In optical storage, constant linear velocity (CLV) is a qualifier for the rated speed of an optical disc drive, and may also be applied to the writing speed of recordable discs. CLV implies that the angular velocity (i.e. rpm) varies during an operation, as contrasted with CAV modes. The concept of constant linear velocity was patented in 1886 by phonograph pioneers Chichester Bell and Charles Tainter.
LaserDiscs, the first consumer optical discs, used constant linear velocity to double playback time (CLV / "extended play" discs can hold 1 hour per side; CAV / "standard play" discs can only hold 30 minutes). As the motor's speed decreases from 1,800 to 600 rpm when the read head moves away from the center (which is the start of the recording), the disc moves past the read head at a constant speed.
Later optical formats such as the audio CD also employ CLV to maintain both a constant data rate and a constant bit density. Their rotation gradually decreases from 495 to 212 rpm to keep the disc moving past the read laser at 1.2 m/s (3.9 ft/s) (assuming 1:1 playback speed and Red Book encoding).
To accommodate the higher data transfer rates and random access requirements of modern CD-ROM drives, CAV systems are used. This is because seek performance would be greatly affected during random access by the requirement to continually modulate the disc's rotation speed to be appropriate for the read head's position.
In case of a 12 cm standard diameter disc, data at the inner edge of the so-called program area, the area containing the data (2.5 cm from disc center) is accessed at 2.4 times the angular (rotation) speed of the disc compared to at the outer edge (6 cm from disc center).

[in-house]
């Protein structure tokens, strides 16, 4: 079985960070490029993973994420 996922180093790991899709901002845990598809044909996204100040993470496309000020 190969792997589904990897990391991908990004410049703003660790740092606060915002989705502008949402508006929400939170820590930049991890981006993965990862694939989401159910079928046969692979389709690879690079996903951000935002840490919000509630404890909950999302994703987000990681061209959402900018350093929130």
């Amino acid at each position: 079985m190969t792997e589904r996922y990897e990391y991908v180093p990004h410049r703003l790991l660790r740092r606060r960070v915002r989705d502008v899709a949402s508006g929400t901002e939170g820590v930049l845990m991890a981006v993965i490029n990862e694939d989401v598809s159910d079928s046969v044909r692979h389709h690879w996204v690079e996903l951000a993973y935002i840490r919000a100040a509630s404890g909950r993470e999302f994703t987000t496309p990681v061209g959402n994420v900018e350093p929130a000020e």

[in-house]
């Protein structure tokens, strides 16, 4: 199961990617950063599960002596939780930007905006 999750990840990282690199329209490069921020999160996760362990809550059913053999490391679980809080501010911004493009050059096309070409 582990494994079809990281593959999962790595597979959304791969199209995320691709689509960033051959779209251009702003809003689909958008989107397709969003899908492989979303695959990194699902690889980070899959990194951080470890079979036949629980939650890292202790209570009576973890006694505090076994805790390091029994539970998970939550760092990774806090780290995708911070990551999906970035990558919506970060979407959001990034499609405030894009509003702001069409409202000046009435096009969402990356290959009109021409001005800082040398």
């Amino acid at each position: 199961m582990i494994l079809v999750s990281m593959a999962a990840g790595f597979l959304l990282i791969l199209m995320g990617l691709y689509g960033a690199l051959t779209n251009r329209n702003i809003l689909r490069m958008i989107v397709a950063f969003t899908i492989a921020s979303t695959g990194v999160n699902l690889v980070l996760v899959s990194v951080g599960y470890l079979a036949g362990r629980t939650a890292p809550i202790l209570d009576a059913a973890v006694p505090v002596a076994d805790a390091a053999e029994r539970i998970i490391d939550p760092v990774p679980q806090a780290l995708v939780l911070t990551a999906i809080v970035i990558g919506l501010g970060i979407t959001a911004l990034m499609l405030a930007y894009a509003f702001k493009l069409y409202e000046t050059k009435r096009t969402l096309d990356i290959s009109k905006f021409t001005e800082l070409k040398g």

For a miniature disc with a diameter of 8 cm (radius of 4 cm), the angular (rotation) speed ratio of outer to inner data edge is 1.6 if accessed at a constant linear velocity.
This means that, for example, at a constant linar velocity of ×10, the equivalent angular velocity of the disc is ×24 while the being accessed at the inner data area, while being ×10 during access at the outermost edge.
Zoned constant linear velocity (ZCLV or Z-CLV) is a modification of CLV for high speed CD and DVD recorders where a constant linear velocity is maintained until the next zone, when the speed is stepped up. Early model recorders were CLV drives. The recording speed on such drives was rated in multiples of 150 KiB/s; a 4X drive, for instance, would write steadily at around 600 KiB/s. The transfer rate was kept constant by having the spindle motor in the drive vary in speed and run 2.4 times as fast when recording at the inner rim of the disc as on the outer rim. Some high-speed recorders use the zoned CLV method (ZCLV), which divides the disc into stepped zones, each of which has its own constant linear velocity. When the current zone is finished and the next zone is reached, the disc rotation will speed up, usually to the same angular speed as at the beginning of the previous zone.
At higher speeds, ZCLV offers a compromise between CAV, which enables faster seek times, and CLV, which enables greater writing reliability. A ZCLV recorder rated at "52X", for example, would write at a 52X disc rpm on the innermost zone and then progressively step down to 20X disc rpm at the outer rim to keep the rate at which bits are recorded by the laser within a narrow range. This method is used for higher-speed CD-RW variants due to the narrow writing speed range of rewriteable media.
Constant angular acceleration (CAA) is a variant of CLV that is used on the LaserDisc format. The initial specification of CLV (as it applies to laserDisc) results in several playback artifacts to be present in the audio/video portion as well as compatibility problems with LaserDisc players as produced by different manufacturers.
In the mid 1980s, Pioneer Electronics introduced the CAA scheme where the speed in rotation of the LaserDisc was lowered in steps and eliminated most playback artifacts and compatibility problems. Since its introduction, most manufacturers of LaserDiscs adopted the CAA format but still referred to their CAA-encoded product as CLV.